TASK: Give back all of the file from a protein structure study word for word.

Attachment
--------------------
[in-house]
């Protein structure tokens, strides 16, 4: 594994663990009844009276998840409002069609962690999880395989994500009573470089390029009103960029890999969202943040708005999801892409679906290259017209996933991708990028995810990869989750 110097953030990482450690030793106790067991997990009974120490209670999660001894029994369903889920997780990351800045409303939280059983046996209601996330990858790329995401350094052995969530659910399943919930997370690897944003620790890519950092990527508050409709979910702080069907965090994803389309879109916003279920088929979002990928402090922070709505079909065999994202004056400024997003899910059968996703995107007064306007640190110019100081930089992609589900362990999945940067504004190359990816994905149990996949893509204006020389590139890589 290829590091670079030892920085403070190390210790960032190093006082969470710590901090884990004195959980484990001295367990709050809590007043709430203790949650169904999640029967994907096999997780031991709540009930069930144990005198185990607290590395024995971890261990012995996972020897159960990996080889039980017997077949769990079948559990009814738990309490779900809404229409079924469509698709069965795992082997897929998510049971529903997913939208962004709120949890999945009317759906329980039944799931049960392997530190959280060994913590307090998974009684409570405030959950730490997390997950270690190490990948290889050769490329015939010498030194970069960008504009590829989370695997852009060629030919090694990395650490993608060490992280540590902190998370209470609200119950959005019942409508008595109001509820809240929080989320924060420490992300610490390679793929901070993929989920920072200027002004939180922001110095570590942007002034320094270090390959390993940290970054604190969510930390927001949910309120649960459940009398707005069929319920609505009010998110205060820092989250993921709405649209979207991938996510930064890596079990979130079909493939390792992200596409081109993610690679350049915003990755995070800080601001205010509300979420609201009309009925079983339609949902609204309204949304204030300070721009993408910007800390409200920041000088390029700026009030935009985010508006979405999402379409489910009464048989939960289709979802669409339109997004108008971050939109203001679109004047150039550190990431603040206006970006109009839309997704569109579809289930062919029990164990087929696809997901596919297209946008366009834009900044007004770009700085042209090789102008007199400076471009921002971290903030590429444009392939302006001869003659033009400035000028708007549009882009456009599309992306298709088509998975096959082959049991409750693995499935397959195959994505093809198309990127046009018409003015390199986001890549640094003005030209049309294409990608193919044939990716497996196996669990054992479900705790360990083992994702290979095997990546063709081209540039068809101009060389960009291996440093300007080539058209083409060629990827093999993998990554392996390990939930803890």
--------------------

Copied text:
[in-house]
């Protein structure tokens, strides 16, 4: 594994663990009844009276998840409002069609962690999880395989994500009573470089390029009103960029890999969202943040708005999801892409679906290259017209996933991708990028995810990869989750 110097953030990482450690030793106790067991997990009974120490209670999660001894029994369903889920997780990351800045409303939280059983046996209601996330990858790329995401350094052995969530659910399943919930997370690897944003620790890519950092990527508050409709979910702080069907965090994803389309879109916003279920088929979002990928402090922070709505079909065999994202004056400024997003899910059968996703995107007064306007640190110019100081930089992609589900362990999945940067504004190359990816994905149990996949893509204006020389590139890589 290829590091670079030892920085403070190390210790960032190093006082969470710590901090884990004195959980484990001295367990709050809590007043709430203790949650169904999640029967994907096999997780031991709540009930069930144990005198185990607290590395024995971890261990012995996972020897159960990996080889039980017997077949769990079948559990009814738990309490779900809404229409079924469509698709069965795992082997897929998510049971529903997913939208962004709120949890999945009317759906329980039944799931049960392997530190959280060994913590307090998974009684409570405030959950730490997390997950270690190490990948290889050769490329015939010498030194970069960008504009590829989370695997852009060629030919090694990395650490993608060490992280540590902190998370209470609200119950959005019942409508008595109001509820809240929080989320924060420490992300610490390679793929901070993929989920920072200027002004939180922001110095570590942007002034320094270090390959390993940290970054604190969510930390927001949910309120649960459940009398707005069929319920609505009010998110205060820092989250993921709405649209979207991938996510930064890596079990979130079909493939390792992200596409081109993610690679350049915003990755995070800080601001205010509300979420609201009309009925079983339609949902609204309204949304204030300070721009993408910007800390409200920041000088390029700026009030935009985010508006979405999402379409489910009464048989939960289709979802669409339109997004108008971050939109203001679109004047150039550190990431603040206006970006109009839309997704569109579809289930062919029990164990087929696809997901596919297209946008366009834009900044007004770009700085042209090789102008007199400076471009921002971290903030590429444009392939302006001869003659033009400035000028708007549009882009456009599309992306298709088509998975096959082959049991409750693995499935397959195959994505093809198309990127046009018409003015390199986001890549640094003005030209049309294409990608193919044939990716497996196996669990054992479900705790360990083992994702290979095997990546063709081209540039068809101009060389960009291996440093300007080539058209083409060629990827093999993998990554392996390990939930803890």